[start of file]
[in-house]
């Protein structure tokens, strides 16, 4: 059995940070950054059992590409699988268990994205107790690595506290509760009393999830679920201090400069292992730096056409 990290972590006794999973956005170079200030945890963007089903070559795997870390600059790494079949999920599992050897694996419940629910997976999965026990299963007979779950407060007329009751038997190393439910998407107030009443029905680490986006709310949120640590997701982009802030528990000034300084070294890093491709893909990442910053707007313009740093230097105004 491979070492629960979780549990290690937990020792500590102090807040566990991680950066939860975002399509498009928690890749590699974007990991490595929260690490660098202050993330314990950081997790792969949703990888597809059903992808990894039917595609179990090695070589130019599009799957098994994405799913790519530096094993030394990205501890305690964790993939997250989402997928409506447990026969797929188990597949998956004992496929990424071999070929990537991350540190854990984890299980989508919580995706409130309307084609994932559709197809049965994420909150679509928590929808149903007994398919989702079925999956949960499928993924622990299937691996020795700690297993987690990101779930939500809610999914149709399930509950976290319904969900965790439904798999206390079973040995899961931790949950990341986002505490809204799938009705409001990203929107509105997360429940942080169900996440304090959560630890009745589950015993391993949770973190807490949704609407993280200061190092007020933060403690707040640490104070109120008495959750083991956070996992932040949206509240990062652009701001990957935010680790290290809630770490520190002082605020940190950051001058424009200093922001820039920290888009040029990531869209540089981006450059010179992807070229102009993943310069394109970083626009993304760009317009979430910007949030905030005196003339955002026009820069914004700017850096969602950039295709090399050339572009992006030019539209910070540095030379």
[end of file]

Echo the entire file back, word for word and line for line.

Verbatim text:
[in-house]
């Protein structure tokens, strides 16, 4: 059995940070950054059992590409699988268990994205107790690595506290509760009393999830679920201090400069292992730096056409 990290972590006794999973956005170079200030945890963007089903070559795997870390600059790494079949999920599992050897694996419940629910997976999965026990299963007979779950407060007329009751038997190393439910998407107030009443029905680490986006709310949120640590997701982009802030528990000034300084070294890093491709893909990442910053707007313009740093230097105004 491979070492629960979780549990290690937990020792500590102090807040566990991680950066939860975002399509498009928690890749590699974007990991490595929260690490660098202050993330314990950081997790792969949703990888597809059903992808990894039917595609179990090695070589130019599009799957098994994405799913790519530096094993030394990205501890305690964790993939997250989402997928409506447990026969797929188990597949998956004992496929990424071999070929990537991350540190854990984890299980989508919580995706409130309307084609994932559709197809049965994420909150679509928590929808149903007994398919989702079925999956949960499928993924622990299937691996020795700690297993987690990101779930939500809610999914149709399930509950976290319904969900965790439904798999206390079973040995899961931790949950990341986002505490809204799938009705409001990203929107509105997360429940942080169900996440304090959560630890009745589950015993391993949770973190807490949704609407993280200061190092007020933060403690707040640490104070109120008495959750083991956070996992932040949206509240990062652009701001990957935010680790290290809630770490520190002082605020940190950051001058424009200093922001820039920290888009040029990531869209540089981006450059010179992807070229102009993943310069394109970083626009993304760009317009979430910007949030905030005196003339955002026009820069914004700017850096969602950039295709090399050339572009992006030019539209910070540095030379």